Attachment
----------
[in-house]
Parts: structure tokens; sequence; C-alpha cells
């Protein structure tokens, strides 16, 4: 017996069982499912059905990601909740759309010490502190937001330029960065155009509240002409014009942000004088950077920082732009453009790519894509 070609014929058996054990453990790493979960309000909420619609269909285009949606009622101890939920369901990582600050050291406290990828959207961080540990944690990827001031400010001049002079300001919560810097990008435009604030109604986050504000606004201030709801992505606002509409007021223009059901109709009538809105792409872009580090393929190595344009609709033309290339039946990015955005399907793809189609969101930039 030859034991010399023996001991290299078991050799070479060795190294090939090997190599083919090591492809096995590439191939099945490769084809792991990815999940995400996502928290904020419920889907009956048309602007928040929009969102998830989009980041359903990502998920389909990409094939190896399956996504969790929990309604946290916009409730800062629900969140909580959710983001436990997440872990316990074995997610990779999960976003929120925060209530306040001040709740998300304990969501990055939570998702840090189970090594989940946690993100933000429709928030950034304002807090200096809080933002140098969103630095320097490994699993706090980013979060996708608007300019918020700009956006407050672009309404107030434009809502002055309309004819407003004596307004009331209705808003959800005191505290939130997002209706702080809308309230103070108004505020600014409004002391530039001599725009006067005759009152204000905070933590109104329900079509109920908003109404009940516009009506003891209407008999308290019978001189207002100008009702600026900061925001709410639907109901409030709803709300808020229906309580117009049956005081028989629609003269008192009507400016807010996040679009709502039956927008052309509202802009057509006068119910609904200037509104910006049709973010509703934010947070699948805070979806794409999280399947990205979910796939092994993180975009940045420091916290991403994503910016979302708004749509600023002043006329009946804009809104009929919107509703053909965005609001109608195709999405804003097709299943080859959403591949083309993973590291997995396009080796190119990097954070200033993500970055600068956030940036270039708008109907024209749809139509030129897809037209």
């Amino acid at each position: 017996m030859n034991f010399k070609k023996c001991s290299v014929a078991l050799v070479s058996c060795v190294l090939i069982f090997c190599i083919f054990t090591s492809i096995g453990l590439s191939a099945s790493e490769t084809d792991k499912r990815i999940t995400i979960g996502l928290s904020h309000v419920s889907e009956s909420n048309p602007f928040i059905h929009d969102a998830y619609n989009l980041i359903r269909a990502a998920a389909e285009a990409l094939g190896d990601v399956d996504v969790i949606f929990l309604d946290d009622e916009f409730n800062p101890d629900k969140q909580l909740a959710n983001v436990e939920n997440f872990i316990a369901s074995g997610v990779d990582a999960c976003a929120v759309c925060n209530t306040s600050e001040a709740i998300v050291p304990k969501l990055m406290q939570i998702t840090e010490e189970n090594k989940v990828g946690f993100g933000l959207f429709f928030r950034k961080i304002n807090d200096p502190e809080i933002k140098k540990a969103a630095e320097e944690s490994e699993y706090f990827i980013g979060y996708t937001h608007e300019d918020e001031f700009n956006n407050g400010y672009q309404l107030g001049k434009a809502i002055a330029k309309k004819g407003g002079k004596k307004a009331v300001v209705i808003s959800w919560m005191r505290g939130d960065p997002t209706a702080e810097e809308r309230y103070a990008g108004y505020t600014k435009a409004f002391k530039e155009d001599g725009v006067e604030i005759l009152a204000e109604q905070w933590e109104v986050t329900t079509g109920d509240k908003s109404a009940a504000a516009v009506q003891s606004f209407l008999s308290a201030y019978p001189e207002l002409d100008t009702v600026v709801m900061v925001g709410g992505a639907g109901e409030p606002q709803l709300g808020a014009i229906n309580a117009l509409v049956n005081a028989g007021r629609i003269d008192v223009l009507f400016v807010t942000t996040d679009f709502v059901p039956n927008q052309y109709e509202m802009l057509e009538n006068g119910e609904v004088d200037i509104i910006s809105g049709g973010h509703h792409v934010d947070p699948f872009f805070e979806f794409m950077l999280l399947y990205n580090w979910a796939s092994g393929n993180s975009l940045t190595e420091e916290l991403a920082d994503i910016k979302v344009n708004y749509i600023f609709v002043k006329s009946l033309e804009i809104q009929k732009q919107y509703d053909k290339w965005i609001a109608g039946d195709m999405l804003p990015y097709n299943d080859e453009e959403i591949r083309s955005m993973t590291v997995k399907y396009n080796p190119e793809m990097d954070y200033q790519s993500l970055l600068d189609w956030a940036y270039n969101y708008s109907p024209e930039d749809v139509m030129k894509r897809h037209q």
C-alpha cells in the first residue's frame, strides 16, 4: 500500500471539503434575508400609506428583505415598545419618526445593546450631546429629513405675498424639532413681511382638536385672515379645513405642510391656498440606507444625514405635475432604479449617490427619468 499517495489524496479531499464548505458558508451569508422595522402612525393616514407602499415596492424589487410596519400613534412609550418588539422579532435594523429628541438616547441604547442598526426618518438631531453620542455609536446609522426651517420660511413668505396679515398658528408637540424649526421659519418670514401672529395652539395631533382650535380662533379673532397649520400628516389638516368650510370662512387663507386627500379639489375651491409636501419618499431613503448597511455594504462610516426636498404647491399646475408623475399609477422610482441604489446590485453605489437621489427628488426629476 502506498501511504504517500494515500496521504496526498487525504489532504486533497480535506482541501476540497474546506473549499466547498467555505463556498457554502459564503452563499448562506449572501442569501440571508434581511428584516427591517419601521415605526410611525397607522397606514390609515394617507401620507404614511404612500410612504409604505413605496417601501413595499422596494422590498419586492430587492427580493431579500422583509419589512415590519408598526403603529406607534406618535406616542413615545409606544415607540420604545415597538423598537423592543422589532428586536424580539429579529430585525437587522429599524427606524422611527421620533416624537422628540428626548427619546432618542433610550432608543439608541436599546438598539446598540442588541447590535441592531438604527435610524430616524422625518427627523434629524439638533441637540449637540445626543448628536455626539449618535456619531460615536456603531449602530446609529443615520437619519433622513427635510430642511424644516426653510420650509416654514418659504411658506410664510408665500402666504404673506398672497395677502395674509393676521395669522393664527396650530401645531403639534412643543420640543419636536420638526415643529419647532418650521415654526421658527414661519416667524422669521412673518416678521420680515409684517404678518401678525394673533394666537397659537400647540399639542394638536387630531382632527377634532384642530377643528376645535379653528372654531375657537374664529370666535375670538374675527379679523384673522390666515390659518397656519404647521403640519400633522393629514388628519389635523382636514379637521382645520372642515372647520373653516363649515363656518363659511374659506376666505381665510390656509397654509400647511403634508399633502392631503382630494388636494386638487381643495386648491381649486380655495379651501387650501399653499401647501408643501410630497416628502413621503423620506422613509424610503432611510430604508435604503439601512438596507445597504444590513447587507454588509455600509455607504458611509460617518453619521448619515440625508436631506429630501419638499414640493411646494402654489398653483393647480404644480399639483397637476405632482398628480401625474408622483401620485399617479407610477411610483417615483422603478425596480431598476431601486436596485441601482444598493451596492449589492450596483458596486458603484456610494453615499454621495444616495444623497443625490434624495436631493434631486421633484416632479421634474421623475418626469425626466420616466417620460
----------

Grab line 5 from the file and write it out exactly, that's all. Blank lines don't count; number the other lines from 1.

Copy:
C-alpha cells in the first residue's frame, strides 16, 4: 500500500471539503434575508400609506428583505415598545419618526445593546450631546429629513405675498424639532413681511382638536385672515379645513405642510391656498440606507444625514405635475432604479449617490427619468 499517495489524496479531499464548505458558508451569508422595522402612525393616514407602499415596492424589487410596519400613534412609550418588539422579532435594523429628541438616547441604547442598526426618518438631531453620542455609536446609522426651517420660511413668505396679515398658528408637540424649526421659519418670514401672529395652539395631533382650535380662533379673532397649520400628516389638516368650510370662512387663507386627500379639489375651491409636501419618499431613503448597511455594504462610516426636498404647491399646475408623475399609477422610482441604489446590485453605489437621489427628488426629476 502506498501511504504517500494515500496521504496526498487525504489532504486533497480535506482541501476540497474546506473549499466547498467555505463556498457554502459564503452563499448562506449572501442569501440571508434581511428584516427591517419601521415605526410611525397607522397606514390609515394617507401620507404614511404612500410612504409604505413605496417601501413595499422596494422590498419586492430587492427580493431579500422583509419589512415590519408598526403603529406607534406618535406616542413615545409606544415607540420604545415597538423598537423592543422589532428586536424580539429579529430585525437587522429599524427606524422611527421620533416624537422628540428626548427619546432618542433610550432608543439608541436599546438598539446598540442588541447590535441592531438604527435610524430616524422625518427627523434629524439638533441637540449637540445626543448628536455626539449618535456619531460615536456603531449602530446609529443615520437619519433622513427635510430642511424644516426653510420650509416654514418659504411658506410664510408665500402666504404673506398672497395677502395674509393676521395669522393664527396650530401645531403639534412643543420640543419636536420638526415643529419647532418650521415654526421658527414661519416667524422669521412673518416678521420680515409684517404678518401678525394673533394666537397659537400647540399639542394638536387630531382632527377634532384642530377643528376645535379653528372654531375657537374664529370666535375670538374675527379679523384673522390666515390659518397656519404647521403640519400633522393629514388628519389635523382636514379637521382645520372642515372647520373653516363649515363656518363659511374659506376666505381665510390656509397654509400647511403634508399633502392631503382630494388636494386638487381643495386648491381649486380655495379651501387650501399653499401647501408643501410630497416628502413621503423620506422613509424610503432611510430604508435604503439601512438596507445597504444590513447587507454588509455600509455607504458611509460617518453619521448619515440625508436631506429630501419638499414640493411646494402654489398653483393647480404644480399639483397637476405632482398628480401625474408622483401620485399617479407610477411610483417615483422603478425596480431598476431601486436596485441601482444598493451596492449589492450596483458596486458603484456610494453615499454621495444616495444623497443625490434624495436631493434631486421633484416632479421634474421623475418626469425626466420616466417620460